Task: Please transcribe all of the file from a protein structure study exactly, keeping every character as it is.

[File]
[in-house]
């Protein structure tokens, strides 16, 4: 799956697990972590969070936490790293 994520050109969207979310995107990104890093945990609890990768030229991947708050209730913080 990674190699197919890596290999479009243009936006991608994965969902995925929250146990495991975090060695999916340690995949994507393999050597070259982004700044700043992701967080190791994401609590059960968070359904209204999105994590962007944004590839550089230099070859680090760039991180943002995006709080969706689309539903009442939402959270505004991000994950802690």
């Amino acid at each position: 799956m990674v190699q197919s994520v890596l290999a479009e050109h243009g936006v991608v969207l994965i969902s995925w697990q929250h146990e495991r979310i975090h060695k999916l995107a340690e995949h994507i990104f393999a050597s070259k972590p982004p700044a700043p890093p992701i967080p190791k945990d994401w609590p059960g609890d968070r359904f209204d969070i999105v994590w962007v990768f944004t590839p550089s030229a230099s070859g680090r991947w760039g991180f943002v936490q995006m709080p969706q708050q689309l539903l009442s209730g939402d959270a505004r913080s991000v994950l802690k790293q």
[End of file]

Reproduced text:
[in-house]
């Protein structure tokens, strides 16, 4: 799956697990972590969070936490790293 994520050109969207979310995107990104890093945990609890990768030229991947708050209730913080 990674190699197919890596290999479009243009936006991608994965969902995925929250146990495991975090060695999916340690995949994507393999050597070259982004700044700043992701967080190791994401609590059960968070359904209204999105994590962007944004590839550089230099070859680090760039991180943002995006709080969706689309539903009442939402959270505004991000994950802690």
């Amino acid at each position: 799956m990674v190699q197919s994520v890596l290999a479009e050109h243009g936006v991608v969207l994965i969902s995925w697990q929250h146990e495991r979310i975090h060695k999916l995107a340690e995949h994507i990104f393999a050597s070259k972590p982004p700044a700043p890093p992701i967080p190791k945990d994401w609590p059960g609890d968070r359904f209204d969070i999105v994590w962007v990768f944004t590839p550089s030229a230099s070859g680090r991947w760039g991180f943002v936490q995006m709080p969706q708050q689309l539903l009442s209730g939402d959270a505004r913080s991000v994950l802690k790293q």